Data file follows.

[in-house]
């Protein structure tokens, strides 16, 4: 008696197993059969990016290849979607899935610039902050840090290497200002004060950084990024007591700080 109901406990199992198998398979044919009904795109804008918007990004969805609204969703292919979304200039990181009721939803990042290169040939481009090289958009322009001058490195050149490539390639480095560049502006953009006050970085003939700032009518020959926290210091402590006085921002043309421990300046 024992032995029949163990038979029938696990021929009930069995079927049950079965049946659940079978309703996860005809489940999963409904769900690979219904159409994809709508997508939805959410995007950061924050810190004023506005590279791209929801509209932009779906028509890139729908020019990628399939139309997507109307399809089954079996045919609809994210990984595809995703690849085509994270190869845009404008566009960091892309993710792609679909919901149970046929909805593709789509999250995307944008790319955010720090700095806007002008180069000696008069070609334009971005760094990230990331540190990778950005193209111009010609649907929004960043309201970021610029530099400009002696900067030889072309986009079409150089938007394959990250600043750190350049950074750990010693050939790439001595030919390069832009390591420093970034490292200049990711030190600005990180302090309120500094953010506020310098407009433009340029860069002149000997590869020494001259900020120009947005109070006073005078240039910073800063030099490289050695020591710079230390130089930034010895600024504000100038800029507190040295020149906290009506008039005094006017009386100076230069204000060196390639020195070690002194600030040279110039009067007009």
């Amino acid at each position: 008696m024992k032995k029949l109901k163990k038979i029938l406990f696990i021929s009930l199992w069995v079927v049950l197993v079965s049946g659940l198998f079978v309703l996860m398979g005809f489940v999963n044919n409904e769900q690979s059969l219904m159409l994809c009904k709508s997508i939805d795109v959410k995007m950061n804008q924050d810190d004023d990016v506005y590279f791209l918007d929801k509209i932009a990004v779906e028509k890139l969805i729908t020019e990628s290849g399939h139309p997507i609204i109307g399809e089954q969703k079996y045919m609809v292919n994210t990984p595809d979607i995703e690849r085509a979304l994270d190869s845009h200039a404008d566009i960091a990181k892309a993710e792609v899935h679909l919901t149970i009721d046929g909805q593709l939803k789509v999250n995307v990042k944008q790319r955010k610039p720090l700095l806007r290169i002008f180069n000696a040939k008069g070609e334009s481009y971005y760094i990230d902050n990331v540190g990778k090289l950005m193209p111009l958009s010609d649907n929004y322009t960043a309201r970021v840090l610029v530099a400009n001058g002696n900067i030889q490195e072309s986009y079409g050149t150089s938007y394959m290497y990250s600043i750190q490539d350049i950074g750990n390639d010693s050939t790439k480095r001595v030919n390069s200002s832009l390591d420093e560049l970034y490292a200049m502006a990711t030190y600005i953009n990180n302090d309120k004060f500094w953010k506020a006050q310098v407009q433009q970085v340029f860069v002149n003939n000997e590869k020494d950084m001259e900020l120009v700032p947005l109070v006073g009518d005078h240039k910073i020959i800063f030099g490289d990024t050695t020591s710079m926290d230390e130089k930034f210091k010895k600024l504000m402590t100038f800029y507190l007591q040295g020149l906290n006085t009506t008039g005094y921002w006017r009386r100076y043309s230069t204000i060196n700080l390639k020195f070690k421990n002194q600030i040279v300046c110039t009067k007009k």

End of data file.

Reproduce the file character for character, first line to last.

[in-house]
């Protein structure tokens, strides 16, 4: 008696197993059969990016290849979607899935610039902050840090290497200002004060950084990024007591700080 109901406990199992198998398979044919009904795109804008918007990004969805609204969703292919979304200039990181009721939803990042290169040939481009090289958009322009001058490195050149490539390639480095560049502006953009006050970085003939700032009518020959926290210091402590006085921002043309421990300046 024992032995029949163990038979029938696990021929009930069995079927049950079965049946659940079978309703996860005809489940999963409904769900690979219904159409994809709508997508939805959410995007950061924050810190004023506005590279791209929801509209932009779906028509890139729908020019990628399939139309997507109307399809089954079996045919609809994210990984595809995703690849085509994270190869845009404008566009960091892309993710792609679909919901149970046929909805593709789509999250995307944008790319955010720090700095806007002008180069000696008069070609334009971005760094990230990331540190990778950005193209111009010609649907929004960043309201970021610029530099400009002696900067030889072309986009079409150089938007394959990250600043750190350049950074750990010693050939790439001595030919390069832009390591420093970034490292200049990711030190600005990180302090309120500094953010506020310098407009433009340029860069002149000997590869020494001259900020120009947005109070006073005078240039910073800063030099490289050695020591710079230390130089930034010895600024504000100038800029507190040295020149906290009506008039005094006017009386100076230069204000060196390639020195070690002194600030040279110039009067007009």
């Amino acid at each position: 008696m024992k032995k029949l109901k163990k038979i029938l406990f696990i021929s009930l199992w069995v079927v049950l197993v079965s049946g659940l198998f079978v309703l996860m398979g005809f489940v999963n044919n409904e769900q690979s059969l219904m159409l994809c009904k709508s997508i939805d795109v959410k995007m950061n804008q924050d810190d004023d990016v506005y590279f791209l918007d929801k509209i932009a990004v779906e028509k890139l969805i729908t020019e990628s290849g399939h139309p997507i609204i109307g399809e089954q969703k079996y045919m609809v292919n994210t990984p595809d979607i995703e690849r085509a979304l994270d190869s845009h200039a404008d566009i960091a990181k892309a993710e792609v899935h679909l919901t149970i009721d046929g909805q593709l939803k789509v999250n995307v990042k944008q790319r955010k610039p720090l700095l806007r290169i002008f180069n000696a040939k008069g070609e334009s481009y971005y760094i990230d902050n990331v540190g990778k090289l950005m193209p111009l958009s010609d649907n929004y322009t960043a309201r970021v840090l610029v530099a400009n001058g002696n900067i030889q490195e072309s986009y079409g050149t150089s938007y394959m290497y990250s600043i750190q490539d350049i950074g750990n390639d010693s050939t790439k480095r001595v030919n390069s200002s832009l390591d420093e560049l970034y490292a200049m502006a990711t030190y600005i953009n990180n302090d309120k004060f500094w953010k506020a006050q310098v407009q433009q970085v340029f860069v002149n003939n000997e590869k020494d950084m001259e900020l120009v700032p947005l109070v006073g009518d005078h240039k910073i020959i800063f030099g490289d990024t050695t020591s710079m926290d230390e130089k930034f210091k010895k600024l504000m402590t100038f800029y507190l007591q040295g020149l906290n006085t009506t008039g005094y921002w006017r009386r100076y043309s230069t204000i060196n700080l390639k020195f070690k421990n002194q600030i040279v300046c110039t009067k007009k």